I thank you for that.

You’ve started saying “hi.” It comes out more like “aye,” but people get the idea, especially since you say it repeatedly: “Hi. Hi. Hi!” I carry you in the Ergo, and you greet anyone who happens to come alongside us.

You also say “oh wow” and “uh oh” (originally “woh woh”). I know when you drop something on purpose because you’ll say “uh oh” before you let go.

Last month you were nodding and shaking your head in response to hearing the words “yes” and “no” … now you nod to mean yes and shake your head to mean no. Let’s go outside! Yes. Want another strawberry? Yes. Shall I take you for a minute and give mama a break? No.

IMG_3569You clap in response to “yay” and “good job” and “好棒啊!” When we say it’s time to brush your teeth – four now – you run your finger across your mouth like a toothbrush. When you see a stray tissue, you’ll use it to “wipe” the nearest surface. Then you’ll pinch it into little confetti bits. You know both the Mandarin and English words for “kiss,” and you give them freely, generously, maybe a touch too indiscriminately.

In the evenings, you flop backwards in bed and kick your legs crazily in all directions, a throwback to when you were mere weeks old. Part of me is still taken aback whenever I see babies younger than you are; wasn’t it just yesterday you were the newest of them all? And now, now you say “mama” and smush your nose into my face.

IMG_3561Some mothers say they no longer remember life before their little ones, but I do. I remember late nights and lengthy internet browsing and leisurely meals. I miss those things sometimes, but I’ve found parenthood to be remarkably good at exposing the selfish parts of me, prying them away without anaesthetic.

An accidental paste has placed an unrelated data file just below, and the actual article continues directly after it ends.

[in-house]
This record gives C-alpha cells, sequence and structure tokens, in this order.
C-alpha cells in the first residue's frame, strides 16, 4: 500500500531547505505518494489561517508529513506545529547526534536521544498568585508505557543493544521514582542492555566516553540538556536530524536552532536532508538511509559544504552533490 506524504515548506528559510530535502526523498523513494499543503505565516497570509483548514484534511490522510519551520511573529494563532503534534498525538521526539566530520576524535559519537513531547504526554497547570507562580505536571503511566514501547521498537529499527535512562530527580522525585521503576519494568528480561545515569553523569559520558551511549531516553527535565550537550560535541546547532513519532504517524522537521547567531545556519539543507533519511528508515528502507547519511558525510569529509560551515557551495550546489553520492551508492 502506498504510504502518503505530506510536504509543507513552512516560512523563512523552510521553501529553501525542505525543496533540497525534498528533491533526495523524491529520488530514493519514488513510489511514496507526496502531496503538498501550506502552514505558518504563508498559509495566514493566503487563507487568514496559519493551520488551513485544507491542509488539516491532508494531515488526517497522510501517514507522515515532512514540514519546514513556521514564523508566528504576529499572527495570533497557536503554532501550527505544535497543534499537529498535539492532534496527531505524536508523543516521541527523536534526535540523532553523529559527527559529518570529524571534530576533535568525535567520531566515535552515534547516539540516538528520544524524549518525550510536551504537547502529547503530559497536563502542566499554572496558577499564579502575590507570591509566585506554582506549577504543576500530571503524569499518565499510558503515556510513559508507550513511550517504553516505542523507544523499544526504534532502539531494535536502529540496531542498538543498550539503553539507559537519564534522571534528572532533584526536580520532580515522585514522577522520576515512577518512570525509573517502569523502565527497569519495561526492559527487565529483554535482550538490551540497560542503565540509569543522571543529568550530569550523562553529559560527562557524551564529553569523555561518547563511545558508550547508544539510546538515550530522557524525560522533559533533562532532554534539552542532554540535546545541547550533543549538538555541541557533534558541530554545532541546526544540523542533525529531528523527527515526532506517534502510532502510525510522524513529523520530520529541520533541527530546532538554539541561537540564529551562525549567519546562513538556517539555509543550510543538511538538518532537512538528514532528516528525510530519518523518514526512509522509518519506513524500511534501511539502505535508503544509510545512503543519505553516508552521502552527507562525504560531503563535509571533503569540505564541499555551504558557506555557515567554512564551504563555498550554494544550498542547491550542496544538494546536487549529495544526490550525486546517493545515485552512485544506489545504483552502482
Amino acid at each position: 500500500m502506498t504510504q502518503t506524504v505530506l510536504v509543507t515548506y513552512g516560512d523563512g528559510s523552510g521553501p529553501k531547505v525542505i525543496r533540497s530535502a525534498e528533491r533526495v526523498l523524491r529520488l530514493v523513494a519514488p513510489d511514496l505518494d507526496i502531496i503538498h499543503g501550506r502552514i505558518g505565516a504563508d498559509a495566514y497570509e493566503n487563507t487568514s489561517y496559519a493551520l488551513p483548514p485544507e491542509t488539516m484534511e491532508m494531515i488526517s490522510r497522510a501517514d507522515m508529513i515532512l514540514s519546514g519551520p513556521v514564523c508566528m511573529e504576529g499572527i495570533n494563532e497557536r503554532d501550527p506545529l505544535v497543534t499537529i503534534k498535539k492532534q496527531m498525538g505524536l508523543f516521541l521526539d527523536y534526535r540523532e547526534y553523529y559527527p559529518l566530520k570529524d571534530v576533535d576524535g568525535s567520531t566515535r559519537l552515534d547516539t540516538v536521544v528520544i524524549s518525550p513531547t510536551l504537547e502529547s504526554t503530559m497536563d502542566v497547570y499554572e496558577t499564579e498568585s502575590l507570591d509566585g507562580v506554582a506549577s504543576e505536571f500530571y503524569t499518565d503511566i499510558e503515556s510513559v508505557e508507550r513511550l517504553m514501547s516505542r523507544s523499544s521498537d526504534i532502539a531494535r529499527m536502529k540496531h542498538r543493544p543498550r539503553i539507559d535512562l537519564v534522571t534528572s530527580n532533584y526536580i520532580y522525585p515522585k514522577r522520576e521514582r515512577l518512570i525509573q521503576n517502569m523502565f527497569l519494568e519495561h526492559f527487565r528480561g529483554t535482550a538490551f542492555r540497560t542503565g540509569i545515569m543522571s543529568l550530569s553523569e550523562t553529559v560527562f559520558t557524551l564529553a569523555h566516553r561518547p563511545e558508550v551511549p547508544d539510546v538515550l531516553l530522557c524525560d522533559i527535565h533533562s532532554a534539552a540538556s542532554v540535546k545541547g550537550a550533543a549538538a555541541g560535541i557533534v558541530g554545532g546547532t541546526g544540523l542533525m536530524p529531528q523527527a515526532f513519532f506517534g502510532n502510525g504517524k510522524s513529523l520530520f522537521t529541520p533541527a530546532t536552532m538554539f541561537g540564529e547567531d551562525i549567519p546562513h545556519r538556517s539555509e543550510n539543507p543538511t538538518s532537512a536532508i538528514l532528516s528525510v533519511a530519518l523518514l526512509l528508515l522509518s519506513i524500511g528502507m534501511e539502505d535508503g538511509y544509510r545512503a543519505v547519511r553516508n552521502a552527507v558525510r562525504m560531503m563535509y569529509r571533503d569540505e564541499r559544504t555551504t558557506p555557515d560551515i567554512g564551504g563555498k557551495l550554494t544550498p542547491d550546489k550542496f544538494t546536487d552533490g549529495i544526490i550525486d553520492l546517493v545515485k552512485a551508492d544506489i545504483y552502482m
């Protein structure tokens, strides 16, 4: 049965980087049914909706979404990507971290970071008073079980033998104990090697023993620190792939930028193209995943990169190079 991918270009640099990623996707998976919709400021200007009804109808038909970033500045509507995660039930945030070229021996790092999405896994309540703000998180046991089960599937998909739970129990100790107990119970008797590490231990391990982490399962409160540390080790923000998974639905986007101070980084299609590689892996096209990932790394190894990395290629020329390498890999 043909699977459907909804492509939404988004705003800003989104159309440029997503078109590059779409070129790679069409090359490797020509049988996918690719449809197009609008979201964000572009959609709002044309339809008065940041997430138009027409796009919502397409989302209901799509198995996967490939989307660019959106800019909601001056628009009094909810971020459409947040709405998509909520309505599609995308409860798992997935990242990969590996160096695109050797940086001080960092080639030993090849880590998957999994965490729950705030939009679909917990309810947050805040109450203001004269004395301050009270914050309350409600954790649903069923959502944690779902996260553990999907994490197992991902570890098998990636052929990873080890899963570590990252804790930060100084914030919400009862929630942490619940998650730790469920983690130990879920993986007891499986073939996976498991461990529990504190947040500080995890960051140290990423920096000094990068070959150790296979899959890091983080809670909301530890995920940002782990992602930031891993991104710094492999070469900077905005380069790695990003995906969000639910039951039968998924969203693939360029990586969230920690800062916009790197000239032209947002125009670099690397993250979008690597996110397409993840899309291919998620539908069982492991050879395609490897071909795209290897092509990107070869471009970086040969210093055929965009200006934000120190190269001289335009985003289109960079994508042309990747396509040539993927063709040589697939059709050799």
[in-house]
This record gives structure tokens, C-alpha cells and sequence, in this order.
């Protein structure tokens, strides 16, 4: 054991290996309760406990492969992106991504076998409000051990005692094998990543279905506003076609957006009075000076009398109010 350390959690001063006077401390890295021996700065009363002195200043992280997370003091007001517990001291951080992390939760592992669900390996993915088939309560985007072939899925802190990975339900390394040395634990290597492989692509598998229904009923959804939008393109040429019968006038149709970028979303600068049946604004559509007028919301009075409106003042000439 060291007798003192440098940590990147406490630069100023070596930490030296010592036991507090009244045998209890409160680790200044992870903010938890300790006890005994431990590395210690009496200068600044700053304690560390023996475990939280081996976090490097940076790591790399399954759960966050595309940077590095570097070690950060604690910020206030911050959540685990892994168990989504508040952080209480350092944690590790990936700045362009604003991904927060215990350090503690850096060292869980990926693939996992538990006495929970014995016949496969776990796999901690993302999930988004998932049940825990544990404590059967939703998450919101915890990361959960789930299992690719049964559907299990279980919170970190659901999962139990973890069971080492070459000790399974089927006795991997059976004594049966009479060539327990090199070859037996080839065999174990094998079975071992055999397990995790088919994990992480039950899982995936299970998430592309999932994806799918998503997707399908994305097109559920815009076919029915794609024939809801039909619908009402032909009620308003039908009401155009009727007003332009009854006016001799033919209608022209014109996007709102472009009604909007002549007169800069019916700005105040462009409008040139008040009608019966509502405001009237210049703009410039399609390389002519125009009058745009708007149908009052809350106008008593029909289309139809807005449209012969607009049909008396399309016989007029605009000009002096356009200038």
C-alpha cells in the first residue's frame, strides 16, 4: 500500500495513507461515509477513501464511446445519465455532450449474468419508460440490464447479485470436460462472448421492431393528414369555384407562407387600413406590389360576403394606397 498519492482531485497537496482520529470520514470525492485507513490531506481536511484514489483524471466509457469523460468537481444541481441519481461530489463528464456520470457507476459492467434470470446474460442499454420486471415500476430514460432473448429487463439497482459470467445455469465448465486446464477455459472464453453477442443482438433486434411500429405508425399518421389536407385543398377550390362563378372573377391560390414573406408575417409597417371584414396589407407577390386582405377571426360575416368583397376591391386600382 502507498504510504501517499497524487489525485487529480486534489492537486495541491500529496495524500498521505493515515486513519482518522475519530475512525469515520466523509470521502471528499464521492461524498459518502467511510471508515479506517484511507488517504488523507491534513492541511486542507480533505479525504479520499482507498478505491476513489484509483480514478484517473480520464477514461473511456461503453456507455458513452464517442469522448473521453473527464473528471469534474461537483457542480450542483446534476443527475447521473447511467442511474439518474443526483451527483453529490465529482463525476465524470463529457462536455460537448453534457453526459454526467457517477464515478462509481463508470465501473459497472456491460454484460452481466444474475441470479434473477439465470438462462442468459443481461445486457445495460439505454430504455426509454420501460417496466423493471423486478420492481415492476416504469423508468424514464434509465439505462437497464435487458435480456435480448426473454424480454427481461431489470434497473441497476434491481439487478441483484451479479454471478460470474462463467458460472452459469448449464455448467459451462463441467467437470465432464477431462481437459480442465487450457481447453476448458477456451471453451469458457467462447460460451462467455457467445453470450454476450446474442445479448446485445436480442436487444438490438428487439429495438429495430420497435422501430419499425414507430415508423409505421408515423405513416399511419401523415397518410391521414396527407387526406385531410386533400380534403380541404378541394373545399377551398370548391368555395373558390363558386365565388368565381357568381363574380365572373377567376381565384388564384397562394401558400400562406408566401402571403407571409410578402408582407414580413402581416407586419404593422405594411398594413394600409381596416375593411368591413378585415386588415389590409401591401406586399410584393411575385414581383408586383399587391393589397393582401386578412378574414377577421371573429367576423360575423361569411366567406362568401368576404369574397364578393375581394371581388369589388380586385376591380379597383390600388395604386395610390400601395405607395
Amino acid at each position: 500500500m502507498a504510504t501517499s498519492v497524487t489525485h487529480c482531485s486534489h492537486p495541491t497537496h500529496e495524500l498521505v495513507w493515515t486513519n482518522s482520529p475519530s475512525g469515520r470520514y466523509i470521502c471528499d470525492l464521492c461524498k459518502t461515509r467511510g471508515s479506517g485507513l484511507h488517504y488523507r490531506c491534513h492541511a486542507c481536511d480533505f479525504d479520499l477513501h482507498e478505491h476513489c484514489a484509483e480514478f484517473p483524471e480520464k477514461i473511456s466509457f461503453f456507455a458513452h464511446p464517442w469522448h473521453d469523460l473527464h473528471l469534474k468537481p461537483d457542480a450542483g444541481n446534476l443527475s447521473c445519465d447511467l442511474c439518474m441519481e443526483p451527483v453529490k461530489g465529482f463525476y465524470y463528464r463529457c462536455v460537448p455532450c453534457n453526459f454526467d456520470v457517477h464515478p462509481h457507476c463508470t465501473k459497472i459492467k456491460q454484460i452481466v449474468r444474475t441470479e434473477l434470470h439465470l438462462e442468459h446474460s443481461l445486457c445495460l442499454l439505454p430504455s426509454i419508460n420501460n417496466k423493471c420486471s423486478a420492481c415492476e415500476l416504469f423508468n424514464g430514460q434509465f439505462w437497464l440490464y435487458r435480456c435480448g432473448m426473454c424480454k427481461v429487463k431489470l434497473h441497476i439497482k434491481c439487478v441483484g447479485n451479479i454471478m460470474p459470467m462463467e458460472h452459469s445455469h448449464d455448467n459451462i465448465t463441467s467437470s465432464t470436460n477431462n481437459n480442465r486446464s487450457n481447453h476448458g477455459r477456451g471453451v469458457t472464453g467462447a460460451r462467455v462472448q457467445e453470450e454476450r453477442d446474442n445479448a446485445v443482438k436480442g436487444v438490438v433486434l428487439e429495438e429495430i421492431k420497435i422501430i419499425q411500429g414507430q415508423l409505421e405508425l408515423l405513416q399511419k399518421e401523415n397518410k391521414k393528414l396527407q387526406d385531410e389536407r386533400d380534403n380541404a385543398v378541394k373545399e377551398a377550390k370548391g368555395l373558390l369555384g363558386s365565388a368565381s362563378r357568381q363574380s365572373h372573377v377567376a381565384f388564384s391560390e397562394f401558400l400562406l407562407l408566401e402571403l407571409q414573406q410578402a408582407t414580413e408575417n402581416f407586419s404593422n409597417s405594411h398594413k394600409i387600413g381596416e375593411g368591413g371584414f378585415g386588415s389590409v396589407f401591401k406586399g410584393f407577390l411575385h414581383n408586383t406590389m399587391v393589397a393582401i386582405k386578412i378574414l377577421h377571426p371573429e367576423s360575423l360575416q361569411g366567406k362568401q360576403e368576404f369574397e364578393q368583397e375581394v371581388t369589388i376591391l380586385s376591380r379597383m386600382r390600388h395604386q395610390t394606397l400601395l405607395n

You’re worth it.

Love,
Mama

albeo

Posted on: 15 January 2013

I liked the old theme enough to keep it for three years, but I wasn’t fond of the juvenile-ish colour change on bolded or italicized words. And I hated the format for block quotations and comments.

It’s high time for a change, anyway. (Other than Ashelyn hijacking the subject matter of this blog …)

I like that the wider column allows for more aesthetic text wrapping around pictures. I like how it’s not so wide that it intimidates me into writing longer paragraphs. (I wasn’t kidding when I swore that my days of academic writing were over.)

In the early months, most of the unsolicited parenting advice I received revolved around breastfeeding and having enough milk. Lately it’s all about … standing?

See, Ashelyn mastered pulling up at around six months. She loves being upright, loves to stand and walk while holding onto our fingers. I’ll set her down in the crib or playard, and three seconds later she’s peering at me over the edge.

So I’m getting a lot of flak from people who say that it’s too early for Ashelyn to stand, that because her legs aren’t yet fully developed standing will cause them to become crooked. And then I’ll have a bow-legged child. Once I was even told that any standing before the age of one would stunt her linguistic development.

Seriously, where does this stuff come from? Because my understanding was that it’s normal for babies to be a little bow-legged from being squished inside the womb. And that the legs will straighten soon enough – helped along, in fact, by the redistribution of weight that comes from standing and walking!

Besides, how am I supposed to keep Ashelyn from bearing weight on her legs if that’s what she wants to do? Am I to push her over when she pulls up? Because I can hear the resultant screaming already.

That’s my complaint about this kind of alarmism, I think. New mothers tend to have pretty fragile psyches, and words like that – well-intentioned as they may be – stoke issues of fear and insecurity. Then, in the drive to be safe over sorry, to do everything right, all the joy is drained out of baby’s first year.

That’s a lot of joy to be cheated out of, really.

So I discard a good 95% of what people tell me, without guilt, and I’m able to relax and savour this brief time. I heeded my midwives, I trust our family doctor, and I have a robust filter for internet misinformation and pseudoscience. And I know my daughter.

She’ll be fine.